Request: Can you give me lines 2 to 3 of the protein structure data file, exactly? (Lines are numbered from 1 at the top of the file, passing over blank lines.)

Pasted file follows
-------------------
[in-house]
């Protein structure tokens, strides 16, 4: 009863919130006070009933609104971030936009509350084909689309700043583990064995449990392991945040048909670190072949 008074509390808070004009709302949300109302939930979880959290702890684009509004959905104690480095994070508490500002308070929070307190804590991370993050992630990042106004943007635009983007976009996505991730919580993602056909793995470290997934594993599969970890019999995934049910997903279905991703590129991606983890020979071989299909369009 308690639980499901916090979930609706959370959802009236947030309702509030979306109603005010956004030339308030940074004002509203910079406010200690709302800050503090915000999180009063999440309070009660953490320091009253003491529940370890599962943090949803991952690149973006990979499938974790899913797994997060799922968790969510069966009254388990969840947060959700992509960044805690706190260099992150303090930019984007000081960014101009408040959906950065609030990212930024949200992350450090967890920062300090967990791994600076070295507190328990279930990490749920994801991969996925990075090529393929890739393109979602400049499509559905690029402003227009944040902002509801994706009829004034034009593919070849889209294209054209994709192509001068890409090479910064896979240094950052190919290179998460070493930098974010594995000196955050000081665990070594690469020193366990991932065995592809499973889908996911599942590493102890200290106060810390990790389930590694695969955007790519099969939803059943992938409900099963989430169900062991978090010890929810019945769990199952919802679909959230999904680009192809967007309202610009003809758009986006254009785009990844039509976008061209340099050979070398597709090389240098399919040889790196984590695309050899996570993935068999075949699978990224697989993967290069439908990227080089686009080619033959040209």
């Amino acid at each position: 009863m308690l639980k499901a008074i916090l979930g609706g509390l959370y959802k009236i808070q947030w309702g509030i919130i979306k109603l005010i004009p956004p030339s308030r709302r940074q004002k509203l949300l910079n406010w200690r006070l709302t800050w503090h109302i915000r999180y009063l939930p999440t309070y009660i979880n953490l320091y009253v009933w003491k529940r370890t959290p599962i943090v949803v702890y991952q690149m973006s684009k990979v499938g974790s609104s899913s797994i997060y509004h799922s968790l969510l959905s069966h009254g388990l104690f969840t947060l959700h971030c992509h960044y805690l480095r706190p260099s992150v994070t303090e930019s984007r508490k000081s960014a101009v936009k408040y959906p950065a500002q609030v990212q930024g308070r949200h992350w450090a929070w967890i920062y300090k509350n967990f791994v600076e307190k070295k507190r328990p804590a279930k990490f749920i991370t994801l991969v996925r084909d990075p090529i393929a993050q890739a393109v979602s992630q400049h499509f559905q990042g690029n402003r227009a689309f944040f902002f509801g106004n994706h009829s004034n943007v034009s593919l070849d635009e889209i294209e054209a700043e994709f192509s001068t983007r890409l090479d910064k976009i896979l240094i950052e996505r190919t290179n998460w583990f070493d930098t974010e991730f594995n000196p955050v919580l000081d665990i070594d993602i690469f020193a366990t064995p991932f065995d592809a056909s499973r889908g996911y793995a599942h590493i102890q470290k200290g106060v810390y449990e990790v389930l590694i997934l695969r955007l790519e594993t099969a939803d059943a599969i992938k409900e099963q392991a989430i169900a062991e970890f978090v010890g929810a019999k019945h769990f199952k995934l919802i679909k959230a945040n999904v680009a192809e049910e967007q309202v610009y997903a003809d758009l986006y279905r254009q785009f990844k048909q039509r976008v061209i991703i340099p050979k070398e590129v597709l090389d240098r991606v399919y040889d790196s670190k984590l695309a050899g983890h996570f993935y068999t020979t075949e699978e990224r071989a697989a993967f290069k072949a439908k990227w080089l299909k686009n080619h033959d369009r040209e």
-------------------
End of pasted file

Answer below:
């Protein structure tokens, strides 16, 4: 009863919130006070009933609104971030936009509350084909689309700043583990064995449990392991945040048909670190072949 008074509390808070004009709302949300109302939930979880959290702890684009509004959905104690480095994070508490500002308070929070307190804590991370993050992630990042106004943007635009983007976009996505991730919580993602056909793995470290997934594993599969970890019999995934049910997903279905991703590129991606983890020979071989299909369009 308690639980499901916090979930609706959370959802009236947030309702509030979306109603005010956004030339308030940074004002509203910079406010200690709302800050503090915000999180009063999440309070009660953490320091009253003491529940370890599962943090949803991952690149973006990979499938974790899913797994997060799922968790969510069966009254388990969840947060959700992509960044805690706190260099992150303090930019984007000081960014101009408040959906950065609030990212930024949200992350450090967890920062300090967990791994600076070295507190328990279930990490749920994801991969996925990075090529393929890739393109979602400049499509559905690029402003227009944040902002509801994706009829004034034009593919070849889209294209054209994709192509001068890409090479910064896979240094950052190919290179998460070493930098974010594995000196955050000081665990070594690469020193366990991932065995592809499973889908996911599942590493102890200290106060810390990790389930590694695969955007790519099969939803059943992938409900099963989430169900062991978090010890929810019945769990199952919802679909959230999904680009192809967007309202610009003809758009986006254009785009990844039509976008061209340099050979070398597709090389240098399919040889790196984590695309050899996570993935068999075949699978990224697989993967290069439908990227080089686009080619033959040209």
């Amino acid at each position: 009863m308690l639980k499901a008074i916090l979930g609706g509390l959370y959802k009236i808070q947030w309702g509030i919130i979306k109603l005010i004009p956004p030339s308030r709302r940074q004002k509203l949300l910079n406010w200690r006070l709302t800050w503090h109302i915000r999180y009063l939930p999440t309070y009660i979880n953490l320091y009253v009933w003491k529940r370890t959290p599962i943090v949803v702890y991952q690149m973006s684009k990979v499938g974790s609104s899913s797994i997060y509004h799922s968790l969510l959905s069966h009254g388990l104690f969840t947060l959700h971030c992509h960044y805690l480095r706190p260099s992150v994070t303090e930019s984007r508490k000081s960014a101009v936009k408040y959906p950065a500002q609030v990212q930024g308070r949200h992350w450090a929070w967890i920062y300090k509350n967990f791994v600076e307190k070295k507190r328990p804590a279930k990490f749920i991370t994801l991969v996925r084909d990075p090529i393929a993050q890739a393109v979602s992630q400049h499509f559905q990042g690029n402003r227009a689309f944040f902002f509801g106004n994706h009829s004034n943007v034009s593919l070849d635009e889209i294209e054209a700043e994709f192509s001068t983007r890409l090479d910064k976009i896979l240094i950052e996505r190919t290179n998460w583990f070493d930098t974010e991730f594995n000196p955050v919580l000081d665990i070594d993602i690469f020193a366990t064995p991932f065995d592809a056909s499973r889908g996911y793995a599942h590493i102890q470290k200290g106060v810390y449990e990790v389930l590694i997934l695969r955007l790519e594993t099969a939803d059943a599969i992938k409900e099963q392991a989430i169900a062991e970890f978090v010890g929810a019999k019945h769990f199952k995934l919802i679909k959230a945040n999904v680009a192809e049910e967007q309202v610009y997903a003809d758009l986006y279905r254009q785009f990844k048909q039509r976008v061209i991703i340099p050979k070398e590129v597709l090389d240098r991606v399919y040889d790196s670190k984590l695309a050899g983890h996570f993935y068999t020979t075949e699978e990224r071989a697989a993967f290069k072949a439908k990227w080089l299909k686009n080619h033959d369009r040209e």